Last week's OSCON conference served to remind us that open source software is setting the pace. We've come a very long way from the old saw that "open source doesn't innovate." Instead, you might ask: Is innovation in enterprise software happening anywhere else other than in open source land?
Hadoop is at the center of the big data trend. OpenStack has the momentum in private cloud. Open source frameworks and IDEs absolutely dominate app dev, while all the leading NoSQL databases are open source. Do I need to mention that Android now powers more smartphones than any other mobile OS? Plus, Microsoft and Salesforce excepted, you'd be hard-pressed to find a cloud provider that uses anything but open source software to deliver its service.
IBM's public embrace of Cloud Foundry at OSCON provides a telling example of open source's pole position. As with OpenStack, IBM is providing code contributions, but the Cloud Foundry community will steer development. IBM, which loves to use open source software for its consulting engagements, reaps the benefits.
Jockeying for position
The Cloud Foundry example also shows that open source has become a stage where the shadowplay of big vendor politics ensues. Cloud Foundry is a core technology of Pivotal, spun out from VMware in April. From the beginning, the downloadable version of the Cloud Foundry PaaS (still in beta) was open source -- VMware built it and in 2011 made it available under an Apache 2 license. IBM's announcement that it will incorporate Cloud Foundry in its cloud platform and join the advisory board represents a strategic alliance with Pivotal.
How might that affect IBM's alliance with Red Hat, whose OpenShift platform competes directly with Cloud Foundry? I can imagine there are some unhappy campers at Red Hat right now. But IBM is smart -- as with OpenStack, it has very likely backed the winning horse. Cloud Foundry is one of the few PaaS plays that manifests itself as both a cloud service and locally installable version that will have special appeal to enterprises. Not to mention that in the recent InfoWorld comparison "Which freaking PaaS should I use?" Cloud Foundry came out on top.
But don't feel too sorry for Red Hat. It has become the greatest contributor of code to OpenStack, and the company's KVM hypervisor underlies the vast majority of OpenStack implementations. That has raised fears in some circles that the open source company might already have a lock on the OpenStack project, although Rackspace got the ball rolling. RHEL OpenStack Platform may one day grab hold of the data center the way Red Hat Enterprise Linux itself has dominated.
On the Hadoop front, it's clearly a pitched battle between Cloudera and Hortonworks. The former has achieved the greatest commercial success with enterprises and employs as chief architect Doug Cutting, the brilliant technologist who started Hadoop while working for Yahoo. But Hortonworks, the Yahoo spin-off and true open source steward of the Apache 2 Hadoop project, has steadily gained more corporate customers -- in part through partnerships with Teradata, a traditional BI player, as well as Microsoft.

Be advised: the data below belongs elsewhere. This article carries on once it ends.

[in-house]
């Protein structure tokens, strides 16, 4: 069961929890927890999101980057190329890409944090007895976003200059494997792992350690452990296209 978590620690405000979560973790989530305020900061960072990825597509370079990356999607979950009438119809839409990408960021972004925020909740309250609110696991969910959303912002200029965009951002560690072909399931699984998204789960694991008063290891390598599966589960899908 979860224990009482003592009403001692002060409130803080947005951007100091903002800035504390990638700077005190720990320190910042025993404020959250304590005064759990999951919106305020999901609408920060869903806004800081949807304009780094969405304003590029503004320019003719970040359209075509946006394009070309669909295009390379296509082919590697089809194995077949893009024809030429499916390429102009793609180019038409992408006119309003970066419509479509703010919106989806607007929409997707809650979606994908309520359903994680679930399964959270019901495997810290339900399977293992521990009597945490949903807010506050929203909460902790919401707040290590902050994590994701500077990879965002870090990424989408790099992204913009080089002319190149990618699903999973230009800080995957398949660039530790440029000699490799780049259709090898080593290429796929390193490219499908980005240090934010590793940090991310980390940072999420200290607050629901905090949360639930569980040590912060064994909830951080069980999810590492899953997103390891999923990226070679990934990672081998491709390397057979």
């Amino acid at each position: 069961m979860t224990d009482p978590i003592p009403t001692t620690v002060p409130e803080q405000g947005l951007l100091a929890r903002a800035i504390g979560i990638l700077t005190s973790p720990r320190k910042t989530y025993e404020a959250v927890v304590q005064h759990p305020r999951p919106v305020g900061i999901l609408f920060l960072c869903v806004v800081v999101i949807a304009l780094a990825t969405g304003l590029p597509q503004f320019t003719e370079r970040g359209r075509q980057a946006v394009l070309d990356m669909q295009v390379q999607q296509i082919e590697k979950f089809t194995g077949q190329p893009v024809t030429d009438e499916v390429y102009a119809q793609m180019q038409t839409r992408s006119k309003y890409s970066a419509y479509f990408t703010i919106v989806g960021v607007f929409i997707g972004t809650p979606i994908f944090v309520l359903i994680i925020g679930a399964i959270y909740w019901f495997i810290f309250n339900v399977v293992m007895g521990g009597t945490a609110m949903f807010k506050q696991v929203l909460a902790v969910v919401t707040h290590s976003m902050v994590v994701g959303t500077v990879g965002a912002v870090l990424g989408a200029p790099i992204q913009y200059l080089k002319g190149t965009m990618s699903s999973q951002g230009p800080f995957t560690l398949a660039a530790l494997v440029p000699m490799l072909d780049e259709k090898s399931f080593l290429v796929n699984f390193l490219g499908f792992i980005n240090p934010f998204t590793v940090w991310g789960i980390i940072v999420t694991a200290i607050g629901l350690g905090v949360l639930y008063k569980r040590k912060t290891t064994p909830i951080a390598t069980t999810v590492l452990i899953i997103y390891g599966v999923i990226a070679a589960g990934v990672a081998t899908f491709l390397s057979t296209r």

In the NoSQL realm, we have true examples of pure-play open source leadership. The open source favorites Cassandra, Couchbase, and MongoDB have emerged on top. 10gen founder Dwight Merriman started the MongoDB project because he saw the need for a new type of database for Web-scale projects while working at DoubleClick. CouchDB, the open source project that provided the core technology for Couchbase, was created by leaders of the BSD-licensed memcached project. The technology behind Cassandra was originally developed at Facebook, but the highly active Cassandra community has taken it further, while open source vendor DataStax has packaged Cassandra with Apache Hadoop and a pile of enterprise security features in its Enterprise version.
Every open source project has its own dynamic. When big vendors get involved -- as with OpenStack or the new OpenDaylight project -- you know the political infighting will be intense. But interesting things happen when a winner emerges. For example, developers often say that they love the convenience of PaaS, until they discover a missing or awkwardly implemented feature that makes their lives hell with no obvious workaround. If Cloud Foundry emerges as a dominant platform, you'll have a huge community making contributions to offer a more complete, viable solution to make that less likely to happen.
Instead of hashing out the future in endless standards committee meetings, we're hammering it out in open source bits.
Clearly, some projects are authentically grassroots -- Mozilla Firefox, still listed as the most popular project on Ohloh, provides a shining example. Then there are grassroots projects created in reaction to bad vendor behavior, such as LibreOffice or MariaDB (or Linux, for that matter). Others, such as Google Android or Chromium, are firmly under a single corporation's wing. Ultimately, it's hard to get away from the fact that in high-profile projects, the most active committers tend to be employed by a commercial vendor with a specific agenda. Nonetheless, continuous involvement by a broader community yields better software.
This year, for the first time, respondents to the annual Future of Open Source Survey chose "better software quality" as the No. 1 reason for adopting open source. Sounds like the word is getting around.
This article, "Open source races to the top," originally appeared at InfoWorld.com. Read more of Eric Knorr's Modernizing IT blog. And for the latest business technology news, follow InfoWorld on Twitter.
This story, "Open source races to the top" was originally published by InfoWorld.